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With You, We Stand: October 2, 2012

Posted on October 2, 2012, 4:06 PM
With You, We Stand: October 2, 2012

Avalanna Routh
For six years, Avalanna Routh shared her courage, her sparkling wit, her bravery and her strength with the world. We were honored to count her as part of the Stand Up To Cancer family, and mourn her loss on Wednesday, September 26. Avalanna battled atypical teratoid rhabdoid tumor. As she sought treatment at a Boston facility last year, the nurses decided to throw the Justin Bieber fan a pretend wedding. She tied the knot with a cutout of the 18-year-old singer, and she soon had the chance to meet her “husband” in person. Despite our tears, we will forever carry with us a gratitude for having encountered a life and spirit as precious as Avalanna’s.

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Barton KramenDr. Barton Aron Kamen
Stand Up To Cancer mourns the passing of Dr. Barton Aron Kamen on Sept. 27, 2012. Dr. Kamen was a distinguished pediatric oncologist, cancer pharmacologist, devoted family man, and member of SU2C’s Pancreatic Cancer Dream Team. Among his myriad degrees, publications, and professional roles, Dr. Kamen’s clinical and research interests were driven by the overarching goal of “translational research” – taking best science to bedside, where it could help patients the most. Dr. Kamen balanced the art and science of patient care and had a very special relationship with his patients and their families by holding their hands, listening, and earning his patients’ trust with his magic tricks. Dr. Kamen was known by his colleagues as a brilliant scholar, physician and mentor and a gentle man. His unfettered enthusiasm for learning, teaching, talking science and challenging the mainstay was matched only by his love of his family and a good round of golf. Dr. Kamen passed from the disease he treated. He will be missed dearly, but his passion, his intelligence, his work, and his conviction will live on. You can watch his TED MED talk on the art of medicine here:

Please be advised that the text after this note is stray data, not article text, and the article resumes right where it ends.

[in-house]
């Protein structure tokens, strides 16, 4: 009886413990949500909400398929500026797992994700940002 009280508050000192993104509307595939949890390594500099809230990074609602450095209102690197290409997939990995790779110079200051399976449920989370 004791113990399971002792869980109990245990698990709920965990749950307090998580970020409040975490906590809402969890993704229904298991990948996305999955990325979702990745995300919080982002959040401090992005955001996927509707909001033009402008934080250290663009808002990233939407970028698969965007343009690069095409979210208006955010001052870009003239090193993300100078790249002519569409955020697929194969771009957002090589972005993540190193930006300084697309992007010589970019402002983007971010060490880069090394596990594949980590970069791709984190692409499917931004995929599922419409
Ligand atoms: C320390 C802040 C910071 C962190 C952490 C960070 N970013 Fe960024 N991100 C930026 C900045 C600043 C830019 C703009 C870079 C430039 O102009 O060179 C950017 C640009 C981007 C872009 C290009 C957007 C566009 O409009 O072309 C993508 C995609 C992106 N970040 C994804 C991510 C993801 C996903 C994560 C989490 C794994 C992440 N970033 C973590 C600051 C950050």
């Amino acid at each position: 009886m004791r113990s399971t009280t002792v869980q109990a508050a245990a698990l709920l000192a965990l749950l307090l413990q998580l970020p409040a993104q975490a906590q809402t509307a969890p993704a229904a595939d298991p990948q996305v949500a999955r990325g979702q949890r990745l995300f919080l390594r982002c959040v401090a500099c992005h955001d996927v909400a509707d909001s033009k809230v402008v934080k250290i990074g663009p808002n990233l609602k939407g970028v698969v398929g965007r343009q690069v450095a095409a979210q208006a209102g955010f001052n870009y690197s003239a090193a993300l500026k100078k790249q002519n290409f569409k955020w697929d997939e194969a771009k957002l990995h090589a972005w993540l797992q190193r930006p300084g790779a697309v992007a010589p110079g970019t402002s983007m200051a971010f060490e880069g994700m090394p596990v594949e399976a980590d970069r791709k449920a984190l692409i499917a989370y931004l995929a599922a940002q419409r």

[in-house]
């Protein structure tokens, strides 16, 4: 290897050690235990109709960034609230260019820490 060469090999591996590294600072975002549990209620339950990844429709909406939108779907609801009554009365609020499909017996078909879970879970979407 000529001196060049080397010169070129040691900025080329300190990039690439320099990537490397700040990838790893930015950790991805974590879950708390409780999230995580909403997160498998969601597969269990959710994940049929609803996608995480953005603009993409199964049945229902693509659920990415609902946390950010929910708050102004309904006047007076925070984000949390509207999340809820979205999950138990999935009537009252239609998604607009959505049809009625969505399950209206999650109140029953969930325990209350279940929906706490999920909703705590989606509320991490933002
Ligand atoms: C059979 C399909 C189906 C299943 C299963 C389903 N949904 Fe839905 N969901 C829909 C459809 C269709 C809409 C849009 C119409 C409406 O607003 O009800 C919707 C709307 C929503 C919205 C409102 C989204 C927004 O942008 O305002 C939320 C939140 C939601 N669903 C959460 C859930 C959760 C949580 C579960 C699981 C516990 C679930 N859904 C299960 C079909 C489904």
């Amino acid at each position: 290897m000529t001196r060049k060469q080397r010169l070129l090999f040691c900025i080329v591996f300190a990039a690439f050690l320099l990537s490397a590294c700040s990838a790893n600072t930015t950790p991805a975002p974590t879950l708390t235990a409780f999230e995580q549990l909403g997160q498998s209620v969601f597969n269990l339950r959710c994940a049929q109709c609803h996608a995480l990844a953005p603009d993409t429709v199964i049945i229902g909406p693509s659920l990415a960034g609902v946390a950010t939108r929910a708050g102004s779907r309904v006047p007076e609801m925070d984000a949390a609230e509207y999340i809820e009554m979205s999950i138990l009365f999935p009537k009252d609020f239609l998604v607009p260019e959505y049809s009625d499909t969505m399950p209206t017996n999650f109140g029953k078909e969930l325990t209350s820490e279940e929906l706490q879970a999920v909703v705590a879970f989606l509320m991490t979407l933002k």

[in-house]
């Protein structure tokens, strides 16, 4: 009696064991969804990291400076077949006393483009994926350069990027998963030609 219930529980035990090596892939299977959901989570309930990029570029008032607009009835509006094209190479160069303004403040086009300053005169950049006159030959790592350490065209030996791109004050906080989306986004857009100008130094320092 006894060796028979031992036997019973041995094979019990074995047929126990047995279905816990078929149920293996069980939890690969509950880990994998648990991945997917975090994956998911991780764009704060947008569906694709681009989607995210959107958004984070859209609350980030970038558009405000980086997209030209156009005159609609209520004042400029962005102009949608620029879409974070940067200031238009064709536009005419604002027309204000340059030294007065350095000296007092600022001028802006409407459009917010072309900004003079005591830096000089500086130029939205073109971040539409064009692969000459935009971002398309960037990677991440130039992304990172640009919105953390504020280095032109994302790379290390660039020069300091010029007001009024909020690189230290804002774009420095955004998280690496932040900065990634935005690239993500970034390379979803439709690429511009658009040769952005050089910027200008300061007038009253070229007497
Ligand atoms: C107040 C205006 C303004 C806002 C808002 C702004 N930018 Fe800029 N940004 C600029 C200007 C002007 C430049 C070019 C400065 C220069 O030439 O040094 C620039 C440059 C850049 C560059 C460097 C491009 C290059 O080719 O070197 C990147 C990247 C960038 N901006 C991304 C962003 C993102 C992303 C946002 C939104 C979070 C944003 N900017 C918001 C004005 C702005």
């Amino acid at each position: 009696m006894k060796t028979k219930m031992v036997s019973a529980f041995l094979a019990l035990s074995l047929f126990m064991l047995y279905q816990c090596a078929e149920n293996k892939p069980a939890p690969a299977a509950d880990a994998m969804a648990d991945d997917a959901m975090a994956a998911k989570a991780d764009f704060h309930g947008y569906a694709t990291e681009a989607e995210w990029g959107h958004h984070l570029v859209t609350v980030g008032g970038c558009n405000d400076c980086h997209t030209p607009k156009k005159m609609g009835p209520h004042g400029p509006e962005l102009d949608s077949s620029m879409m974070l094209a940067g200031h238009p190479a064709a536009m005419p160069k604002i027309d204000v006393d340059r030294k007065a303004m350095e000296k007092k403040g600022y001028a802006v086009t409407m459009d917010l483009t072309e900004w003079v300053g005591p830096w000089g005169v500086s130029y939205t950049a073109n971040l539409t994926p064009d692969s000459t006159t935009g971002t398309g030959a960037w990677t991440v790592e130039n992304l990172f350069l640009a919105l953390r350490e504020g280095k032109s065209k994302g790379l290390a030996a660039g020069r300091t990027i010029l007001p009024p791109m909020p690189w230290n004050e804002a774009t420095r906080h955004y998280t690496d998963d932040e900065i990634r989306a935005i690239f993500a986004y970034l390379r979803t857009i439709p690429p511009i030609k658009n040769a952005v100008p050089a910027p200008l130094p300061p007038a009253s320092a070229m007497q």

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Kathy Bates
Academy Award-winning actress Kathy Bates revealed she recently underwent a double mastectomy after receiving a breast cancer diagnosis, nine years after surviving ovarian cancer. Bates, who won a Best Actress Oscar in 1991 for Misery, remains upbeat and is now looking ahead to the future. “My doctors have assured me I’m going to be around for a long time,” she says. “I’m looking forward to getting back to work doing what I love to do.” We’ve always loved Ms. Bates’s strength and warmth on screen; we’re blown away by her strength and warmth off screen. Kathy Bates, we Stand Up with you.

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SU2C is inspired by stories like these and millions of others. Cancer takes one person every minute and to wait for someone else to save our lives and the lives of those we love is no longer an option. At SU2C, we believe that together we can end this disease by becoming one unstoppable movement.

Learn more about the groundbreaking research SU2C is funding and how you can get involved today.


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Comments

Posted by John Coleman | October 12, 2012 12:17 PM

Our hearts goes out to Avalannas family. We certainly know what it is like to loose a child. We lost Brad in 2010. This is why we are so passionate about helping these families to get their child to the hospitals for their treatments. We have seen first hand the need for the type of funding our foundation provides. For more info visit our web site http://www.bradcolemancancerfoundation.com

Posted by Ed | February 21, 2013 10:47 AM

This is a sad story, but it’s interesting that he used magic tricks in his patient care. I run http://magiciansblog.com where we teach some simple magic tricks and have advice on magic. I’m a magician and can see how magic might be used in a variety of ways. To engage with children and other patients in hospitals is a great way to use magic.

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